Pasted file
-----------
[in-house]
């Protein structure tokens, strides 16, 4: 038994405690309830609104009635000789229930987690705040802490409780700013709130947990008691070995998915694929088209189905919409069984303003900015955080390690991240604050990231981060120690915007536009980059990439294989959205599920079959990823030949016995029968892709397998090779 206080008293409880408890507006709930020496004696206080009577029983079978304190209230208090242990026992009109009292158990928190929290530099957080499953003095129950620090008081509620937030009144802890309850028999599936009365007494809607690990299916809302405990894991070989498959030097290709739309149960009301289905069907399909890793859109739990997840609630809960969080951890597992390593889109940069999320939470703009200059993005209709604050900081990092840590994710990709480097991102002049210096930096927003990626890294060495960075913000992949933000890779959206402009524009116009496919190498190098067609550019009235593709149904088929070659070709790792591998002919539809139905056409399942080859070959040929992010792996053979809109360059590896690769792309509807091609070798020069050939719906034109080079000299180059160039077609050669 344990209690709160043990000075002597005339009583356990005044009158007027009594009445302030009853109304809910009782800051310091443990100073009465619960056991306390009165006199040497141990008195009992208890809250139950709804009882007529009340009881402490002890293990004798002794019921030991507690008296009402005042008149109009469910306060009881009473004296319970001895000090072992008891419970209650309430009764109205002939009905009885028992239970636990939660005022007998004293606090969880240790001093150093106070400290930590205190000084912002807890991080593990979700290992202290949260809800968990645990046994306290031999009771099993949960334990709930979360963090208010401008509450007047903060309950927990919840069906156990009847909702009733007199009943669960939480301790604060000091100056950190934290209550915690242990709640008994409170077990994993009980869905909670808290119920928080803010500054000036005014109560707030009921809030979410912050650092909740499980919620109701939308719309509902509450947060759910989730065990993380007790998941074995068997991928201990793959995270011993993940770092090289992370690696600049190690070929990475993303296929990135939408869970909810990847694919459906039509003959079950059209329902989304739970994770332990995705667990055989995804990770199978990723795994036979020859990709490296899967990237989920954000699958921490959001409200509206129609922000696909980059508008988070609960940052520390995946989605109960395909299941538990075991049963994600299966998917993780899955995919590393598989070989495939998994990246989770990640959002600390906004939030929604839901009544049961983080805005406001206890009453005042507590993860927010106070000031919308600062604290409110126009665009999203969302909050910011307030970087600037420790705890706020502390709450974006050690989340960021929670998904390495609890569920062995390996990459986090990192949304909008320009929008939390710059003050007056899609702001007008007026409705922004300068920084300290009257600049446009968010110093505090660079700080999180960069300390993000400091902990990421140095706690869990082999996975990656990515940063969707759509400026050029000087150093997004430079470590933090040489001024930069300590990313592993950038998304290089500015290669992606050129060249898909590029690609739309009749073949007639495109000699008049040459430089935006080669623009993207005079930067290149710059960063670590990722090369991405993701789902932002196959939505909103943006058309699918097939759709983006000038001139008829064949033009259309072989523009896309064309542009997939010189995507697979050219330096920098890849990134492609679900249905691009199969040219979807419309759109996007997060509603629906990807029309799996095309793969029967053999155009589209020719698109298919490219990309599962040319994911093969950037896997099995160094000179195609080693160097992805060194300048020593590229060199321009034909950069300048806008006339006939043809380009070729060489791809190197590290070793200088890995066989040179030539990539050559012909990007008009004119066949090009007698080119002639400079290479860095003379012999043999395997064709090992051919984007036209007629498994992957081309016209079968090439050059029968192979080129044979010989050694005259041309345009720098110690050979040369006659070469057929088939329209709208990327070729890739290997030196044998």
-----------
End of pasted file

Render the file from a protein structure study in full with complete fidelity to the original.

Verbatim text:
[in-house]
């Protein structure tokens, strides 16, 4: 038994405690309830609104009635000789229930987690705040802490409780700013709130947990008691070995998915694929088209189905919409069984303003900015955080390690991240604050990231981060120690915007536009980059990439294989959205599920079959990823030949016995029968892709397998090779 206080008293409880408890507006709930020496004696206080009577029983079978304190209230208090242990026992009109009292158990928190929290530099957080499953003095129950620090008081509620937030009144802890309850028999599936009365007494809607690990299916809302405990894991070989498959030097290709739309149960009301289905069907399909890793859109739990997840609630809960969080951890597992390593889109940069999320939470703009200059993005209709604050900081990092840590994710990709480097991102002049210096930096927003990626890294060495960075913000992949933000890779959206402009524009116009496919190498190098067609550019009235593709149904088929070659070709790792591998002919539809139905056409399942080859070959040929992010792996053979809109360059590896690769792309509807091609070798020069050939719906034109080079000299180059160039077609050669 344990209690709160043990000075002597005339009583356990005044009158007027009594009445302030009853109304809910009782800051310091443990100073009465619960056991306390009165006199040497141990008195009992208890809250139950709804009882007529009340009881402490002890293990004798002794019921030991507690008296009402005042008149109009469910306060009881009473004296319970001895000090072992008891419970209650309430009764109205002939009905009885028992239970636990939660005022007998004293606090969880240790001093150093106070400290930590205190000084912002807890991080593990979700290992202290949260809800968990645990046994306290031999009771099993949960334990709930979360963090208010401008509450007047903060309950927990919840069906156990009847909702009733007199009943669960939480301790604060000091100056950190934290209550915690242990709640008994409170077990994993009980869905909670808290119920928080803010500054000036005014109560707030009921809030979410912050650092909740499980919620109701939308719309509902509450947060759910989730065990993380007790998941074995068997991928201990793959995270011993993940770092090289992370690696600049190690070929990475993303296929990135939408869970909810990847694919459906039509003959079950059209329902989304739970994770332990995705667990055989995804990770199978990723795994036979020859990709490296899967990237989920954000699958921490959001409200509206129609922000696909980059508008988070609960940052520390995946989605109960395909299941538990075991049963994600299966998917993780899955995919590393598989070989495939998994990246989770990640959002600390906004939030929604839901009544049961983080805005406001206890009453005042507590993860927010106070000031919308600062604290409110126009665009999203969302909050910011307030970087600037420790705890706020502390709450974006050690989340960021929670998904390495609890569920062995390996990459986090990192949304909008320009929008939390710059003050007056899609702001007008007026409705922004300068920084300290009257600049446009968010110093505090660079700080999180960069300390993000400091902990990421140095706690869990082999996975990656990515940063969707759509400026050029000087150093997004430079470590933090040489001024930069300590990313592993950038998304290089500015290669992606050129060249898909590029690609739309009749073949007639495109000699008049040459430089935006080669623009993207005079930067290149710059960063670590990722090369991405993701789902932002196959939505909103943006058309699918097939759709983006000038001139008829064949033009259309072989523009896309064309542009997939010189995507697979050219330096920098890849990134492609679900249905691009199969040219979807419309759109996007997060509603629906990807029309799996095309793969029967053999155009589209020719698109298919490219990309599962040319994911093969950037896997099995160094000179195609080693160097992805060194300048020593590229060199321009034909950069300048806008006339006939043809380009070729060489791809190197590290070793200088890995066989040179030539990539050559012909990007008009004119066949090009007698080119002639400079290479860095003379012999043999395997064709090992051919984007036209007629498994992957081309016209079968090439050059029968192979080129044979010989050694005259041309345009720098110690050979040369006659070469057929088939329209709208990327070729890739290997030196044998």